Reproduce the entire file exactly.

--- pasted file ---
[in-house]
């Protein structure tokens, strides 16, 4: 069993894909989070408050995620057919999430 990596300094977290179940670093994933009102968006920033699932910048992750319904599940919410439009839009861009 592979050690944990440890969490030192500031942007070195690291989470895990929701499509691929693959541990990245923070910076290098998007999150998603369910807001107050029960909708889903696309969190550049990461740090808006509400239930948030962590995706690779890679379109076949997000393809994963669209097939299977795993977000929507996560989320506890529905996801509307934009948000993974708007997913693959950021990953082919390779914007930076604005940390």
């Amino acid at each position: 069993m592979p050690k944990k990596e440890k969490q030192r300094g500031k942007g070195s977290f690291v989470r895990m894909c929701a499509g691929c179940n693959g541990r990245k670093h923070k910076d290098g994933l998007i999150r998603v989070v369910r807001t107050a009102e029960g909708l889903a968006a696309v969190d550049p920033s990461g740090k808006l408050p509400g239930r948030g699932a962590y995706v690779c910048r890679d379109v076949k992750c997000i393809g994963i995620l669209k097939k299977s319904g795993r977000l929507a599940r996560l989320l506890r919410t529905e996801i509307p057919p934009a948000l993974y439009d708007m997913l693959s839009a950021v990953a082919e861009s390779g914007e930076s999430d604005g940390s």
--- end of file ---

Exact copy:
[in-house]
């Protein structure tokens, strides 16, 4: 069993894909989070408050995620057919999430 990596300094977290179940670093994933009102968006920033699932910048992750319904599940919410439009839009861009 592979050690944990440890969490030192500031942007070195690291989470895990929701499509691929693959541990990245923070910076290098998007999150998603369910807001107050029960909708889903696309969190550049990461740090808006509400239930948030962590995706690779890679379109076949997000393809994963669209097939299977795993977000929507996560989320506890529905996801509307934009948000993974708007997913693959950021990953082919390779914007930076604005940390």
């Amino acid at each position: 069993m592979p050690k944990k990596e440890k969490q030192r300094g500031k942007g070195s977290f690291v989470r895990m894909c929701a499509g691929c179940n693959g541990r990245k670093h923070k910076d290098g994933l998007i999150r998603v989070v369910r807001t107050a009102e029960g909708l889903a968006a696309v969190d550049p920033s990461g740090k808006l408050p509400g239930r948030g699932a962590y995706v690779c910048r890679d379109v076949k992750c997000i393809g994963i995620l669209k097939k299977s319904g795993r977000l929507a599940r996560l989320l506890r919410t529905e996801i509307p057919p934009a948000l993974y439009d708007m997913l693959s839009a950021v990953a082919e861009s390779g914007e930076s999430d604005g940390s």